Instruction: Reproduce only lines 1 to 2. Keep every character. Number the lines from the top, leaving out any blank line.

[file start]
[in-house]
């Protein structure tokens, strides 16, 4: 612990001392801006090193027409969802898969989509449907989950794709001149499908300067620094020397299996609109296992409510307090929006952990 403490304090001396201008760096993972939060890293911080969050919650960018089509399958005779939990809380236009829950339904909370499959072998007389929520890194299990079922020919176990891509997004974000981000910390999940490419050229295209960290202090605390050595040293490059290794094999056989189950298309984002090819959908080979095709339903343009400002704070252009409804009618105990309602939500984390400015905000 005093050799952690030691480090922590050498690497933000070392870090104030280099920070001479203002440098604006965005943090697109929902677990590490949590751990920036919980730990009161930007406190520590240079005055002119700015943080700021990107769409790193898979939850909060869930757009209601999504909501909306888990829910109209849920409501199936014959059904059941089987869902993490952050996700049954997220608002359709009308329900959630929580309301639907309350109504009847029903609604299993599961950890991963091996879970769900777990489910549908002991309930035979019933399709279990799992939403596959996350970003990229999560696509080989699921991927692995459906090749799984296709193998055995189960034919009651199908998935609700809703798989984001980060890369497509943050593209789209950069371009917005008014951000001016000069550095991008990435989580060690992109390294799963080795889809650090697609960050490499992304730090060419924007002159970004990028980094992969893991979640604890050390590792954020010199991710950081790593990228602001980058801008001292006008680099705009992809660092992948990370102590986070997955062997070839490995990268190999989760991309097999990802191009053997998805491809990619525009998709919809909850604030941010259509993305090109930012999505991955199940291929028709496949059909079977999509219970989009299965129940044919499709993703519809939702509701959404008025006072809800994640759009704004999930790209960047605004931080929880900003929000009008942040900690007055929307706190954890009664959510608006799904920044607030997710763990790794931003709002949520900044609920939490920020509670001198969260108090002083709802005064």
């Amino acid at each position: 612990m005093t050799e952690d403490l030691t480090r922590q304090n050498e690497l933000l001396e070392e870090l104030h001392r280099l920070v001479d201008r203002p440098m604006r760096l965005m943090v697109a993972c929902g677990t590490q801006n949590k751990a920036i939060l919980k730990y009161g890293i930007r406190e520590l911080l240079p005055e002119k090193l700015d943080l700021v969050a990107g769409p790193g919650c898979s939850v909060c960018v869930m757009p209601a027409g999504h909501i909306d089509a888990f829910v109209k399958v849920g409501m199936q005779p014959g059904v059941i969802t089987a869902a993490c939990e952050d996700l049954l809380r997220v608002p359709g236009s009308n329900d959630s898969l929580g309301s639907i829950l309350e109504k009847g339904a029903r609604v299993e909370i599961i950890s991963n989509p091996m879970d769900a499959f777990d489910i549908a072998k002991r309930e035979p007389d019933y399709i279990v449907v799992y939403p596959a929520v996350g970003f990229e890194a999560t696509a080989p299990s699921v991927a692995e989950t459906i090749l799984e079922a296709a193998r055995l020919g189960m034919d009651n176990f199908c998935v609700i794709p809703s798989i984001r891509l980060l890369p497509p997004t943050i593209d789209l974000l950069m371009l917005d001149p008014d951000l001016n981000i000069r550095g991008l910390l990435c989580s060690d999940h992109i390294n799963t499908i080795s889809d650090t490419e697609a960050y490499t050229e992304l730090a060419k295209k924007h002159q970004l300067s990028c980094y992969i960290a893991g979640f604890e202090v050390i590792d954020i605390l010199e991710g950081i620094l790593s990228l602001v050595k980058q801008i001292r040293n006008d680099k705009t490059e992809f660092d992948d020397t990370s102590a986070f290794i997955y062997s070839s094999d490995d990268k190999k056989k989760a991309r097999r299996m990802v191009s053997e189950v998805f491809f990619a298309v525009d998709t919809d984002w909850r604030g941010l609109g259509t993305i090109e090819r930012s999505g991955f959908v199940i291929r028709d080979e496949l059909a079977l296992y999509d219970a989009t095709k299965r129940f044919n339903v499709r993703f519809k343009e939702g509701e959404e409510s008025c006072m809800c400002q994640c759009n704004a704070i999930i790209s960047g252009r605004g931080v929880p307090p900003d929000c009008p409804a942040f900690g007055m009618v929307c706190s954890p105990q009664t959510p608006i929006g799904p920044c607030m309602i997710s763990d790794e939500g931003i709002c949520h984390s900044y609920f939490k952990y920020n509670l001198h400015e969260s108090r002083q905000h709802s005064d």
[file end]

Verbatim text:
[in-house]
């Protein structure tokens, strides 16, 4: 612990001392801006090193027409969802898969989509449907989950794709001149499908300067620094020397299996609109296992409510307090929006952990 403490304090001396201008760096993972939060890293911080969050919650960018089509399958005779939990809380236009829950339904909370499959072998007389929520890194299990079922020919176990891509997004974000981000910390999940490419050229295209960290202090605390050595040293490059290794094999056989189950298309984002090819959908080979095709339903343009400002704070252009409804009618105990309602939500984390400015905000 005093050799952690030691480090922590050498690497933000070392870090104030280099920070001479203002440098604006965005943090697109929902677990590490949590751990920036919980730990009161930007406190520590240079005055002119700015943080700021990107769409790193898979939850909060869930757009209601999504909501909306888990829910109209849920409501199936014959059904059941089987869902993490952050996700049954997220608002359709009308329900959630929580309301639907309350109504009847029903609604299993599961950890991963091996879970769900777990489910549908002991309930035979019933399709279990799992939403596959996350970003990229999560696509080989699921991927692995459906090749799984296709193998055995189960034919009651199908998935609700809703798989984001980060890369497509943050593209789209950069371009917005008014951000001016000069550095991008990435989580060690992109390294799963080795889809650090697609960050490499992304730090060419924007002159970004990028980094992969893991979640604890050390590792954020010199991710950081790593990228602001980058801008001292006008680099705009992809660092992948990370102590986070997955062997070839490995990268190999989760991309097999990802191009053997998805491809990619525009998709919809909850604030941010259509993305090109930012999505991955199940291929028709496949059909079977999509219970989009299965129940044919499709993703519809939702509701959404008025006072809800994640759009704004999930790209960047605004931080929880900003929000009008942040900690007055929307706190954890009664959510608006799904920044607030997710763990790794931003709002949520900044609920939490920020509670001198969260108090002083709802005064």